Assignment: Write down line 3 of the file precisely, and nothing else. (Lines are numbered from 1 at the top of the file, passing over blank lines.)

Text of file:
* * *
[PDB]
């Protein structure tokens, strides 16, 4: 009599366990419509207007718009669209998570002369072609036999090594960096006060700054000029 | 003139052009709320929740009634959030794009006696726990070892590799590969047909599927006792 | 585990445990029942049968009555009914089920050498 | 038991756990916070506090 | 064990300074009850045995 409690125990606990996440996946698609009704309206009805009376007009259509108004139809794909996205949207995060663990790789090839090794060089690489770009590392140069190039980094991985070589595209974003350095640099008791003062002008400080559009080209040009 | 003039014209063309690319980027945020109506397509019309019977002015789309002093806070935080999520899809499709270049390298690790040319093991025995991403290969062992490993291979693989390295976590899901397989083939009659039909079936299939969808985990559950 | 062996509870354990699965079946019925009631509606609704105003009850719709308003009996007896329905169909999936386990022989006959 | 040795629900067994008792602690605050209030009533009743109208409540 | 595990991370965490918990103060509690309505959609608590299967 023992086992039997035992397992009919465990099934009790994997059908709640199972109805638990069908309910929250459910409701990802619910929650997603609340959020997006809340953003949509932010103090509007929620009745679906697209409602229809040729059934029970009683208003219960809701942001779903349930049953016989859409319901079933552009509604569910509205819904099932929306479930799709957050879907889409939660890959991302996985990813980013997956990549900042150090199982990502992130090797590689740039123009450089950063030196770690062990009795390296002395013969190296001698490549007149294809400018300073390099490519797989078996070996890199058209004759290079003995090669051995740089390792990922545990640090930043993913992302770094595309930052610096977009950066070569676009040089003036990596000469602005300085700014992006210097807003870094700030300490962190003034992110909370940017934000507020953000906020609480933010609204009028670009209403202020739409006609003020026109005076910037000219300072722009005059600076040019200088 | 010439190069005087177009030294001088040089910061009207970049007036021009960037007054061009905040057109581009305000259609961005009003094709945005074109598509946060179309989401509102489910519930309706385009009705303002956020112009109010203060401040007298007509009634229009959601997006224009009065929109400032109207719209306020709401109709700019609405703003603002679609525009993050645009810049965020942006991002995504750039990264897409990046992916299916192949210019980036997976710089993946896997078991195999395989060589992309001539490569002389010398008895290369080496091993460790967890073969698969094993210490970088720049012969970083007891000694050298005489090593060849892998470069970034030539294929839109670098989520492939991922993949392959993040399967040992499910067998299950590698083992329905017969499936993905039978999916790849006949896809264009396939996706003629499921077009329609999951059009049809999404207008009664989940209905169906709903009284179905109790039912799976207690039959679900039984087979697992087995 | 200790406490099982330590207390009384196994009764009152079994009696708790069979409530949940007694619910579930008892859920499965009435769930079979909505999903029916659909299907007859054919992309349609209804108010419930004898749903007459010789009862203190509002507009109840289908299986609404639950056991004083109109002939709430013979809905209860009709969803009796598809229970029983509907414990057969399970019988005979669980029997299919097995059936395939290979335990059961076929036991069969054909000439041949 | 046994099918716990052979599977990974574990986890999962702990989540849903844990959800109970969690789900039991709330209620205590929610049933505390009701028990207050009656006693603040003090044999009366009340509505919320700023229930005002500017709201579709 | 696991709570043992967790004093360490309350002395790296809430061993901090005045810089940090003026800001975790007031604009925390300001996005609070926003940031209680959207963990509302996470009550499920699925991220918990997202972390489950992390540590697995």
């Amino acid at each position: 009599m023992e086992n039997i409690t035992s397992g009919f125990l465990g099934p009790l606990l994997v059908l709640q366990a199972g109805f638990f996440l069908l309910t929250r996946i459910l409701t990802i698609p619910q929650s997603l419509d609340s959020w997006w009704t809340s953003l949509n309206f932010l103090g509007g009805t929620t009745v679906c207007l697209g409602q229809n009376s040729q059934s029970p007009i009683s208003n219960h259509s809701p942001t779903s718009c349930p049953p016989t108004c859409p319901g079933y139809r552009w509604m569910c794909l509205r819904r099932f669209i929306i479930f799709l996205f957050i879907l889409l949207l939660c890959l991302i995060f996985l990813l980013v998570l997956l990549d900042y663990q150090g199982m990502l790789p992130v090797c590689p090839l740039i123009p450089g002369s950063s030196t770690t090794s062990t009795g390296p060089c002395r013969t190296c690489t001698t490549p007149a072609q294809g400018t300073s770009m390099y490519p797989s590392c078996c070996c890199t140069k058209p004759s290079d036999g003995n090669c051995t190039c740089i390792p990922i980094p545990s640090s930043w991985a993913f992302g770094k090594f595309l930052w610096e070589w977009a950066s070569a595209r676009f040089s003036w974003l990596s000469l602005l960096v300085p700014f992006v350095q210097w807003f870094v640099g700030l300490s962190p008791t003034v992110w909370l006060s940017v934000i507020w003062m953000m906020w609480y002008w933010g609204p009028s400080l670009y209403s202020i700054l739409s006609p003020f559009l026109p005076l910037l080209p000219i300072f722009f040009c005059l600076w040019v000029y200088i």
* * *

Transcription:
């Amino acid at each position: 009599m023992e086992n039997i409690t035992s397992g009919f125990l465990g099934p009790l606990l994997v059908l709640q366990a199972g109805f638990f996440l069908l309910t929250r996946i459910l409701t990802i698609p619910q929650s997603l419509d609340s959020w997006w009704t809340s953003l949509n309206f932010l103090g509007g009805t929620t009745v679906c207007l697209g409602q229809n009376s040729q059934s029970p007009i009683s208003n219960h259509s809701p942001t779903s718009c349930p049953p016989t108004c859409p319901g079933y139809r552009w509604m569910c794909l509205r819904r099932f669209i929306i479930f799709l996205f957050i879907l889409l949207l939660c890959l991302i995060f996985l990813l980013v998570l997956l990549d900042y663990q150090g199982m990502l790789p992130v090797c590689p090839l740039i123009p450089g002369s950063s030196t770690t090794s062990t009795g390296p060089c002395r013969t190296c690489t001698t490549p007149a072609q294809g400018t300073s770009m390099y490519p797989s590392c078996c070996c890199t140069k058209p004759s290079d036999g003995n090669c051995t190039c740089i390792p990922i980094p545990s640090s930043w991985a993913f992302g770094k090594f595309l930052w610096e070589w977009a950066s070569a595209r676009f040089s003036w974003l990596s000469l602005l960096v300085p700014f992006v350095q210097w807003f870094v640099g700030l300490s962190p008791t003034v992110w909370l006060s940017v934000i507020w003062m953000m906020w609480y002008w933010g609204p009028s400080l670009y209403s202020i700054l739409s006609p003020f559009l026109p005076l910037l080209p000219i300072f722009f040009c005059l600076w040019v000029y200088i």